Gallup's U.S. Job Creation Index increased by a point for February, to a current score of plus 29. This is slightly higher than the readings of plus 27 or plus 28 found over the previous four months, and just shy of the record for Gallup's seven-year trend, which was plus 30 in September 2014.
The index has experienced a slow, but steady rise over the past several years after hitting a monthly low of minus 5 in February and April 2009. Last year, Americans' perceptions of job creation experienced some of their greatest gains -- particularly in the first half of the year -- before the index hit its seven-year high in the fall.
Reflecting the index gains over the past year, the plus 29 index score for February is eight points higher than that of February 2014.
Gallup's Job Creation Index is a measure of net hiring activity in the U.S., with the February average based on a nationally representative sample of more than 15,000 full- and part-time workers. February's plus 29 score is the result of 41% of employees saying their employer is hiring workers and expanding the size of its workforce, and 12% saying their employer is letting workers go and reducing the size of its workforce. Forty-two percent reported no changes in staffing at their workplaces.
Americans who work for nongovernment employers had slightly more positive perceptions of hiring at their jobs in February (plus 31) than in January (plus 29), with the current score just one point below the high of plus 32 found in September. Nongovernment jobs account for the large majority of employment in the U.S.
Government workers also saw an increase in hiring from the previous month -- by one point, reaching a score of plus 20.
Gallup's U.S. Job Creation Index has shown tremendous growth since 2009, including an increase of eight points since last February. According to Gallup, Americans' perceptions of the jobs outlook are consistent with the fairly promising reports delivered by the Bureau of Labor Statistics in recent months.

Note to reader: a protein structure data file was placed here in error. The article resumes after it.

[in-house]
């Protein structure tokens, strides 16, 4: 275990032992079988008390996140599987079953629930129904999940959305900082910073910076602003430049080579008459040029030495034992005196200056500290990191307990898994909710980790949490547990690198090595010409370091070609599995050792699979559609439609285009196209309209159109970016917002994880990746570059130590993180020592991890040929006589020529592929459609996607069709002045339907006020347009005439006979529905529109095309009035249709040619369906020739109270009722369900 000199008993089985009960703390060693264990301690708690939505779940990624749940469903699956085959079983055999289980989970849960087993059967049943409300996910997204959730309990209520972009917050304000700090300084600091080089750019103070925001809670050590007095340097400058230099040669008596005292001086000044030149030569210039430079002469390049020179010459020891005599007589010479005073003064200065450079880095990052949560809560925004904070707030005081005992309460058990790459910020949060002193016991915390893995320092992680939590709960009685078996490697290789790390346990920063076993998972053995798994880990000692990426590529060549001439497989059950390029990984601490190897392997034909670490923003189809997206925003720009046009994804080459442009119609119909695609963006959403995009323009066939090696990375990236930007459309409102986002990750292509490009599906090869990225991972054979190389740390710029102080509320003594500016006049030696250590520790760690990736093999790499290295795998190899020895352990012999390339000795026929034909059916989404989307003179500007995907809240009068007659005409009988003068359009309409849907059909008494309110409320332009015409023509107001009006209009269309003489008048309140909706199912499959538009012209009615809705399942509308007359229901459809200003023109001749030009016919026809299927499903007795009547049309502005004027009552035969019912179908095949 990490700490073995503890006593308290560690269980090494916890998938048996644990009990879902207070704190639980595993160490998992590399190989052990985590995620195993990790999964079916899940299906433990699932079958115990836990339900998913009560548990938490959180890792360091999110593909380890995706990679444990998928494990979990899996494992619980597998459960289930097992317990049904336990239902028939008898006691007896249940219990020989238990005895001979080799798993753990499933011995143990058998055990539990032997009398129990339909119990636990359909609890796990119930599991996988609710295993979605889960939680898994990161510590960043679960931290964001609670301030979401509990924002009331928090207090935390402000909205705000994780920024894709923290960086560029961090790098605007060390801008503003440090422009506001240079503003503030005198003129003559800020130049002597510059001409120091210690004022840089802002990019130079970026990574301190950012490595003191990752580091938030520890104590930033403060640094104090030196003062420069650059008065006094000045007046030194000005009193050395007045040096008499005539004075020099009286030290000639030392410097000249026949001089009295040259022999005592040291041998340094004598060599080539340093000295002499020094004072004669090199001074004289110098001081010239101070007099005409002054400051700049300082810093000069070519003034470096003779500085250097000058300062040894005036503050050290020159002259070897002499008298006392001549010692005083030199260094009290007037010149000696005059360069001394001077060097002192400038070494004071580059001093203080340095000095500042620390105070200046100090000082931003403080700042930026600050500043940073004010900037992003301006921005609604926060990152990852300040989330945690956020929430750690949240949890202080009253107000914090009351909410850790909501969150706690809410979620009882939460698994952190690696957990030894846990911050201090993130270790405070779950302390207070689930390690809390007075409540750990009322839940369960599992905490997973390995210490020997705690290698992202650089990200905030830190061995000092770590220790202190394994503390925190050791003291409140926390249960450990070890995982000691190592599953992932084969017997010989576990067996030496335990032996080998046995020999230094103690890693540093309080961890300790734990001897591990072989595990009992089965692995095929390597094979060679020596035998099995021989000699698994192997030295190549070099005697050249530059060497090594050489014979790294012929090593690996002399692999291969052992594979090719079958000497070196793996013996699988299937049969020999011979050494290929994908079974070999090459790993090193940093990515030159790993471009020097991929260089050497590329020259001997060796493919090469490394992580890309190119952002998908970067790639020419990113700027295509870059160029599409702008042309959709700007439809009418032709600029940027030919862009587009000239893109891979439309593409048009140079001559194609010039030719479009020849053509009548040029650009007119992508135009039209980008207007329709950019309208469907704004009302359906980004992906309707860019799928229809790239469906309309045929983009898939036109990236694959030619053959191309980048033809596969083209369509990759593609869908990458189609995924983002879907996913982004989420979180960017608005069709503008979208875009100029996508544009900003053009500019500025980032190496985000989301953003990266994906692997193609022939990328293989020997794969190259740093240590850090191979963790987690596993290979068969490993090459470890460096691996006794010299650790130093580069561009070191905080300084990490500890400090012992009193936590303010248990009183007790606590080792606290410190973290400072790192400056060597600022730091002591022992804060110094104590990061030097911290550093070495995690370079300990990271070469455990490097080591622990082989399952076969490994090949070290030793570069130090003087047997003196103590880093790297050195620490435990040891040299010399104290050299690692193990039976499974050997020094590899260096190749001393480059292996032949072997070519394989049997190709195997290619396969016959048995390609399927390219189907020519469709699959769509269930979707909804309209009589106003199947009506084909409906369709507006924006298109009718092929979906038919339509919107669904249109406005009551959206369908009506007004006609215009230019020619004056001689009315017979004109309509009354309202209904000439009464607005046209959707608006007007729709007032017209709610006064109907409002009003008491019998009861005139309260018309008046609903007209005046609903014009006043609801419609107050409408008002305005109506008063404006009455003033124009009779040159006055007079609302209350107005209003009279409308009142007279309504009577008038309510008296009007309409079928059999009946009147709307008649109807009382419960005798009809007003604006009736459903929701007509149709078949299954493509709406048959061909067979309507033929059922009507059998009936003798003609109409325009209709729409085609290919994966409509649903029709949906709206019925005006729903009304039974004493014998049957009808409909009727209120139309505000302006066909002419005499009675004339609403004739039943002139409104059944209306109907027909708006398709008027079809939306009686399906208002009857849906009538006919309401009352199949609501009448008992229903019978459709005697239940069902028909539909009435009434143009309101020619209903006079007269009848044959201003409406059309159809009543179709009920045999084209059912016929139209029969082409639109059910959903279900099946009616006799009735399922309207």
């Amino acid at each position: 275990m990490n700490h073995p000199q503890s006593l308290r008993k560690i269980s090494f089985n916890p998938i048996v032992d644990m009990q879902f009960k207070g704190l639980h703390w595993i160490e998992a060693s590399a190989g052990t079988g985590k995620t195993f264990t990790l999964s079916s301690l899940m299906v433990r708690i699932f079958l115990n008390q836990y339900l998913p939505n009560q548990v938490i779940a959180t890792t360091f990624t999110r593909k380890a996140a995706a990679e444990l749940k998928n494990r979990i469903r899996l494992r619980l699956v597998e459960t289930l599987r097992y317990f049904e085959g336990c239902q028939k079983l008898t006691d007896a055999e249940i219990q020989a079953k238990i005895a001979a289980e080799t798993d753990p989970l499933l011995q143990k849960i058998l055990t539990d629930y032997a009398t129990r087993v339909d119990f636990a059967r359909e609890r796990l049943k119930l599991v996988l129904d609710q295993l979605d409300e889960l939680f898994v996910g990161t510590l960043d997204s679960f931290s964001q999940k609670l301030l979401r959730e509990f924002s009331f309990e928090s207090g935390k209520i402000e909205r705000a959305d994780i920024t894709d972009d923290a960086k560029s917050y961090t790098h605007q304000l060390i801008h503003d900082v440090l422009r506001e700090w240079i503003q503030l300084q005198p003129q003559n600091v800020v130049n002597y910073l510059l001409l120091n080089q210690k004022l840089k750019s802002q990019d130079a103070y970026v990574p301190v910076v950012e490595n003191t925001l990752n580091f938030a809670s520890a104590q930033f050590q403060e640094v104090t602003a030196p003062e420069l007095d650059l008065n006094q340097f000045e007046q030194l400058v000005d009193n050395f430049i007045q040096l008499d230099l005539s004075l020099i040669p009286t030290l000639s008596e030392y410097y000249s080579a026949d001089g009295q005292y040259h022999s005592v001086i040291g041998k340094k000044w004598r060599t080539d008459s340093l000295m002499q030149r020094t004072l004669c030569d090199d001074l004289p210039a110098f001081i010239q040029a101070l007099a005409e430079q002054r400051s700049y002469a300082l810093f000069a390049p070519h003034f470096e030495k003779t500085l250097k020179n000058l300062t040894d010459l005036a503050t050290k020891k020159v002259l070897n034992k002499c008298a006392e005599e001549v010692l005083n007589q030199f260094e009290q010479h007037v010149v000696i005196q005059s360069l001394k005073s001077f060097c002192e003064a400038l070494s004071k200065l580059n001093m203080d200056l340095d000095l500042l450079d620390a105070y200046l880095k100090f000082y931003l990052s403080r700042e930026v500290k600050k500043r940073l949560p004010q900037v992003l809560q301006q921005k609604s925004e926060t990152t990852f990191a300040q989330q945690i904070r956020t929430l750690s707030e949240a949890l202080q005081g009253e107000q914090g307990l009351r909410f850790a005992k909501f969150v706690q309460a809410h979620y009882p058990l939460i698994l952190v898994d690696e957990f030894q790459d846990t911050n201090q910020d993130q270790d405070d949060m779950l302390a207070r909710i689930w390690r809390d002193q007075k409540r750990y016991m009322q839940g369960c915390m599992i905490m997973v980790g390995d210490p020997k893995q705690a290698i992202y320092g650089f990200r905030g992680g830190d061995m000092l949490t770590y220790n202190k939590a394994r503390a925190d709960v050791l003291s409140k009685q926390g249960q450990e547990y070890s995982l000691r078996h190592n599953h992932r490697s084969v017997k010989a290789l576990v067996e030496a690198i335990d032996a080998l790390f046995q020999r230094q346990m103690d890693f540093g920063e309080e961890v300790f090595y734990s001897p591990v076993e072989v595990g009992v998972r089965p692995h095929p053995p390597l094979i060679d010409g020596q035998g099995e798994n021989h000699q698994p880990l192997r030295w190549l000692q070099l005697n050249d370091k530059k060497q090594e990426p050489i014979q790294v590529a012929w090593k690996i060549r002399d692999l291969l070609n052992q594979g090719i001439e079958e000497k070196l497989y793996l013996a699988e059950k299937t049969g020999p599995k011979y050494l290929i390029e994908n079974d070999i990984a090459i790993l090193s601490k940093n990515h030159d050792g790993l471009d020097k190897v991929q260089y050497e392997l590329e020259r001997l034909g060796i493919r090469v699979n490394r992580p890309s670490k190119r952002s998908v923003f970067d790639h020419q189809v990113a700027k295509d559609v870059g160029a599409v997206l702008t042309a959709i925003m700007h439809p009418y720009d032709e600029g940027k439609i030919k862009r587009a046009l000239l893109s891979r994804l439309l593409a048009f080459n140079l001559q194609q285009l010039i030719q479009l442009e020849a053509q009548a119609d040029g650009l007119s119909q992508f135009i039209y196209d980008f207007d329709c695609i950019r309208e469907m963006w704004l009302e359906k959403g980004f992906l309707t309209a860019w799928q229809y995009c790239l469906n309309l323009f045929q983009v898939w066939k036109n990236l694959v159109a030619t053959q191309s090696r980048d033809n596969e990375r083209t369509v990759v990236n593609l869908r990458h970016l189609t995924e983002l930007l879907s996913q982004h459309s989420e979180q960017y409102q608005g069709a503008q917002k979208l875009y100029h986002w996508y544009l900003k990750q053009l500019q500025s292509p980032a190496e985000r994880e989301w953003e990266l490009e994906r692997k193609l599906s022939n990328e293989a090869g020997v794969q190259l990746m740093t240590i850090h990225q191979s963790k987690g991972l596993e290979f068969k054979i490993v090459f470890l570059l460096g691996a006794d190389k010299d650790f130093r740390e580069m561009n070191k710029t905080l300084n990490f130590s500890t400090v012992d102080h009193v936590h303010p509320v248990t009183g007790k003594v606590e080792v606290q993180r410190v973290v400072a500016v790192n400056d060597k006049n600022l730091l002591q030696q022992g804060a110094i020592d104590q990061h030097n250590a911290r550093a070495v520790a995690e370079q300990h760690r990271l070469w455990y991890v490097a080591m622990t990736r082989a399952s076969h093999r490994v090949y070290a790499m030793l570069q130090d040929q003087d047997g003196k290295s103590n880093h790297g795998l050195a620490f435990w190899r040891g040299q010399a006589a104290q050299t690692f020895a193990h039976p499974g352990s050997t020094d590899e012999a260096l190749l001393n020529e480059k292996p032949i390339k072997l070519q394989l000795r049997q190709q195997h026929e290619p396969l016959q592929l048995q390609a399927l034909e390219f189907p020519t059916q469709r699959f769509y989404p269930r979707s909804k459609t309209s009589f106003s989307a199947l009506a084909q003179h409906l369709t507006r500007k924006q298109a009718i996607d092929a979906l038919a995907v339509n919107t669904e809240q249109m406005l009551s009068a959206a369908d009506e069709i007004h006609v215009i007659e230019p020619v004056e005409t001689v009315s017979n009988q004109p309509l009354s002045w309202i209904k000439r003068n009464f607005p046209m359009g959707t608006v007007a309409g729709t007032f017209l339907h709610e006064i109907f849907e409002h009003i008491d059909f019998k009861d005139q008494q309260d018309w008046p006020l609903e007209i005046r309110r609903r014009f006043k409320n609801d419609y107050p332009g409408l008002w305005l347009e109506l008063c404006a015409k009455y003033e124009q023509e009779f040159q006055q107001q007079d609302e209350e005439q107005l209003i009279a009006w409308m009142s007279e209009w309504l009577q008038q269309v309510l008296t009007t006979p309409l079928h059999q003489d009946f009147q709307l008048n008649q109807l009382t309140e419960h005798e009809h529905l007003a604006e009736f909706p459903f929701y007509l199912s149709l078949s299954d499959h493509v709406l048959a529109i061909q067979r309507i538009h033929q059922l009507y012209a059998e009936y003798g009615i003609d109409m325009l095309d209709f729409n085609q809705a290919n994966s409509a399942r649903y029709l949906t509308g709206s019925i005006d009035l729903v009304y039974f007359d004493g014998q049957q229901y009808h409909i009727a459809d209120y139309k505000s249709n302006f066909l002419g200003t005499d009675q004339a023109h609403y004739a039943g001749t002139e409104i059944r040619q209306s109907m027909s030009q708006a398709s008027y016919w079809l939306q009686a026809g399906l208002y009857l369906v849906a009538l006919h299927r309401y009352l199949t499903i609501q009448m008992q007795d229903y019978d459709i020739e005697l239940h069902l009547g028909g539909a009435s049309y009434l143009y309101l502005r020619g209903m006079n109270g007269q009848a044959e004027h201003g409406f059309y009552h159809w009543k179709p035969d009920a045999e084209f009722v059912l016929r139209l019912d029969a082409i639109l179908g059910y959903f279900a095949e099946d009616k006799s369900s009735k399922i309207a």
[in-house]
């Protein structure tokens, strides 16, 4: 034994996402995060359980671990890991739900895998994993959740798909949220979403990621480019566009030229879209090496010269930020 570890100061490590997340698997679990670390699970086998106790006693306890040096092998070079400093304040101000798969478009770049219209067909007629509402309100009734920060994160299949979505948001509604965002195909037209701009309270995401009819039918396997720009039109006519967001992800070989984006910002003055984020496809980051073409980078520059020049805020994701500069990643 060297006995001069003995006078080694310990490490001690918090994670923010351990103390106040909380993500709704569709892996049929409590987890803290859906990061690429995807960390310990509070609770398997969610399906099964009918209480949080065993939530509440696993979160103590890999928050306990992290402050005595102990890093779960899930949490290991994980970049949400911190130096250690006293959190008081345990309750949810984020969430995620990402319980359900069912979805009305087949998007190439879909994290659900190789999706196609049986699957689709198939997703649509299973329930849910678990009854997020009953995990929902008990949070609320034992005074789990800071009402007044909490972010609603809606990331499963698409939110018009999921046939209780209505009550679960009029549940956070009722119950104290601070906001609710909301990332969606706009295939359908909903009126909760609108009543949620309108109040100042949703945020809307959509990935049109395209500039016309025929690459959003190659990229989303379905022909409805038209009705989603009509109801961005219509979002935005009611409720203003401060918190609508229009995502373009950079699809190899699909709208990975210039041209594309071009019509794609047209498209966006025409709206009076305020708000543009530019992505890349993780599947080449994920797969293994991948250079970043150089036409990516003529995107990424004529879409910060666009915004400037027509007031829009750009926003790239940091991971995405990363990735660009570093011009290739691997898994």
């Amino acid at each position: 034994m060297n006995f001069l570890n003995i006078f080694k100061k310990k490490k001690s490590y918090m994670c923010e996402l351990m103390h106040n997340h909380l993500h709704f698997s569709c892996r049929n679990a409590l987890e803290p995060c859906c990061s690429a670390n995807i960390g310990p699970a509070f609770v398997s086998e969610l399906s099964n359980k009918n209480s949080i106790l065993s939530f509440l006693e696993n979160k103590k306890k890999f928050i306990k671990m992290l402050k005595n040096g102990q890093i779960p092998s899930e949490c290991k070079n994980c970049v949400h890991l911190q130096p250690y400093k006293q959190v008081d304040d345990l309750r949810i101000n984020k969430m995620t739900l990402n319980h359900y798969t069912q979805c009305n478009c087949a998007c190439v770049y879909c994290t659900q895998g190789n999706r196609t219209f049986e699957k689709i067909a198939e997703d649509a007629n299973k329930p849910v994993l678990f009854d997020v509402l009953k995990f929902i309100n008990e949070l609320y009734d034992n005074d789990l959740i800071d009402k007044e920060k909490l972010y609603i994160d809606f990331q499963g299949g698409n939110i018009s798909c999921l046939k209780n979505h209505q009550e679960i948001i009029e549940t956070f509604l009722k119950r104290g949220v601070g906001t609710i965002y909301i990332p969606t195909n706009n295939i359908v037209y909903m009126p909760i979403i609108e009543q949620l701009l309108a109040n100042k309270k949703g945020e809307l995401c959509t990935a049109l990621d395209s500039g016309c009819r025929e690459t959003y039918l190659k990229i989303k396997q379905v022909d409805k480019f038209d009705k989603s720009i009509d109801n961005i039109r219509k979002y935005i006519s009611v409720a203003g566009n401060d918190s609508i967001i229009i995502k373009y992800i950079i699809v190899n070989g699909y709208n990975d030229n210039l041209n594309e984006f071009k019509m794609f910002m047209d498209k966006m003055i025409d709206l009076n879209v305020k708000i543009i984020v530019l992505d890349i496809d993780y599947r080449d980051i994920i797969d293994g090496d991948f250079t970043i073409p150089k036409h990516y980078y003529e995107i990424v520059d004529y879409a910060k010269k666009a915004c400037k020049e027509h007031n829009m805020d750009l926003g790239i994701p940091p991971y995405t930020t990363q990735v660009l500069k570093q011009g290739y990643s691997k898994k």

The index's current score is now on the high end of its historical range, although the positive momentum of the past few years has mostly leveled off, with only modest increases at best since the fall. The Job Creation Index has had the best recent performance of Gallup's economic indicators.
Gallup's Job Creation Index is based on a question that Gallup tracks daily, asking a nationally representative sample of 500 to 600 working adults, aged 18 and older, and reports monthly based on approximately 14,000 interviews. Gallup asks its sample of employed Americans each day whether their companies are hiring new people and expanding the size of their workforces, not changing the size of their workforces, or letting people go and reducing the size of their workforces. The resulting index -- computed on a daily and a weekly basis by subtracting the percentage of employers letting people go from the percentage hiring -- is a real-time indicator of the nation's employment picture across all industry and business sectors. The survey is conducted with respondents contacted on landlines and cellphones.
The hiring and firing trends that are the basis for Gallup's Job Creation Index provide key new insights into the potential future direction of job market conditions. Gallup's Job Creation Index provides information not available in some government indicators. For example, the government's weekly new jobless claims measure only reflects workers filing for benefits, yet not everyone who is laid off files for unemployment. The index may also detect hiring trends days or weeks before they are manifested in the official unemployment rate or other lagging indicators. Gallup has tracked its Job Creation Index daily since January 2008.
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